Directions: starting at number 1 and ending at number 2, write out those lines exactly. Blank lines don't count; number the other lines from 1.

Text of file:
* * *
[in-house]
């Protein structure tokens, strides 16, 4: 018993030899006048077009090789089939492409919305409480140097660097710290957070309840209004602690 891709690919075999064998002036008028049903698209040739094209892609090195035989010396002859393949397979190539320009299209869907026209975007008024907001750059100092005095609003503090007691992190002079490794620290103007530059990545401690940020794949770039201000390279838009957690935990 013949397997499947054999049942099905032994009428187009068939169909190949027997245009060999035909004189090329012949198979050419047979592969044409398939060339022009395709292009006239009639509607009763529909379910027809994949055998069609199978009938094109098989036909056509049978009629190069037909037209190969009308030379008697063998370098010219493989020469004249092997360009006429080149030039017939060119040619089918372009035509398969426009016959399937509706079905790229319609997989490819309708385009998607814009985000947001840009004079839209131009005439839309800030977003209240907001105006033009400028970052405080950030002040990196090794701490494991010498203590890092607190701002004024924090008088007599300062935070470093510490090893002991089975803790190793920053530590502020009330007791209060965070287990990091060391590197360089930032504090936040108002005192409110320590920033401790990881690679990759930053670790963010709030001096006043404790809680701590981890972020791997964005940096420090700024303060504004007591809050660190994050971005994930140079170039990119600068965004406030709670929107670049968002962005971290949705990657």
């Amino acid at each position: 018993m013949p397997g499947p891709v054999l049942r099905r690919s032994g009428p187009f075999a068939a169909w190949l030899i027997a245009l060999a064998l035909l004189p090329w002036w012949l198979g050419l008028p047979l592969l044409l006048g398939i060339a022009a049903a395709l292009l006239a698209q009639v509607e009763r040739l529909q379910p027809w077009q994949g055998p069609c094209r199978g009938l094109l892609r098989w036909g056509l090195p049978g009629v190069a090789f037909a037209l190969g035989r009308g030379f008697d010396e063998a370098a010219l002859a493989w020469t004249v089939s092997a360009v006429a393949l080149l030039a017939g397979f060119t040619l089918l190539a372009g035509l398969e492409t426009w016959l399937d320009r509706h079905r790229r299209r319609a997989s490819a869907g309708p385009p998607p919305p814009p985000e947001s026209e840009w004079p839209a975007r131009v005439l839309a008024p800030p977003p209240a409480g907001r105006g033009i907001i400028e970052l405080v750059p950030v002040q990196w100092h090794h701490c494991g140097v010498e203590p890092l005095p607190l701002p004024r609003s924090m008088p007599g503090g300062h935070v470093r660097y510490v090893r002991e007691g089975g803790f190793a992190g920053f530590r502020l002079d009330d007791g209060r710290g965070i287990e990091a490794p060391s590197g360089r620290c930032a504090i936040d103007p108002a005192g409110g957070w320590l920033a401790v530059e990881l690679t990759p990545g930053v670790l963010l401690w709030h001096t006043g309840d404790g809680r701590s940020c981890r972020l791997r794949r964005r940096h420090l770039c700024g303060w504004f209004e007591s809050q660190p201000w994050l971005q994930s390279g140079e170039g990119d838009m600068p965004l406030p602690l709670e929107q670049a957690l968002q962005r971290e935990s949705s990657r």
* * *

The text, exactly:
[in-house]
């Protein structure tokens, strides 16, 4: 018993030899006048077009090789089939492409919305409480140097660097710290957070309840209004602690 891709690919075999064998002036008028049903698209040739094209892609090195035989010396002859393949397979190539320009299209869907026209975007008024907001750059100092005095609003503090007691992190002079490794620290103007530059990545401690940020794949770039201000390279838009957690935990 013949397997499947054999049942099905032994009428187009068939169909190949027997245009060999035909004189090329012949198979050419047979592969044409398939060339022009395709292009006239009639509607009763529909379910027809994949055998069609199978009938094109098989036909056509049978009629190069037909037209190969009308030379008697063998370098010219493989020469004249092997360009006429080149030039017939060119040619089918372009035509398969426009016959399937509706079905790229319609997989490819309708385009998607814009985000947001840009004079839209131009005439839309800030977003209240907001105006033009400028970052405080950030002040990196090794701490494991010498203590890092607190701002004024924090008088007599300062935070470093510490090893002991089975803790190793920053530590502020009330007791209060965070287990990091060391590197360089930032504090936040108002005192409110320590920033401790990881690679990759930053670790963010709030001096006043404790809680701590981890972020791997964005940096420090700024303060504004007591809050660190994050971005994930140079170039990119600068965004406030709670929107670049968002962005971290949705990657």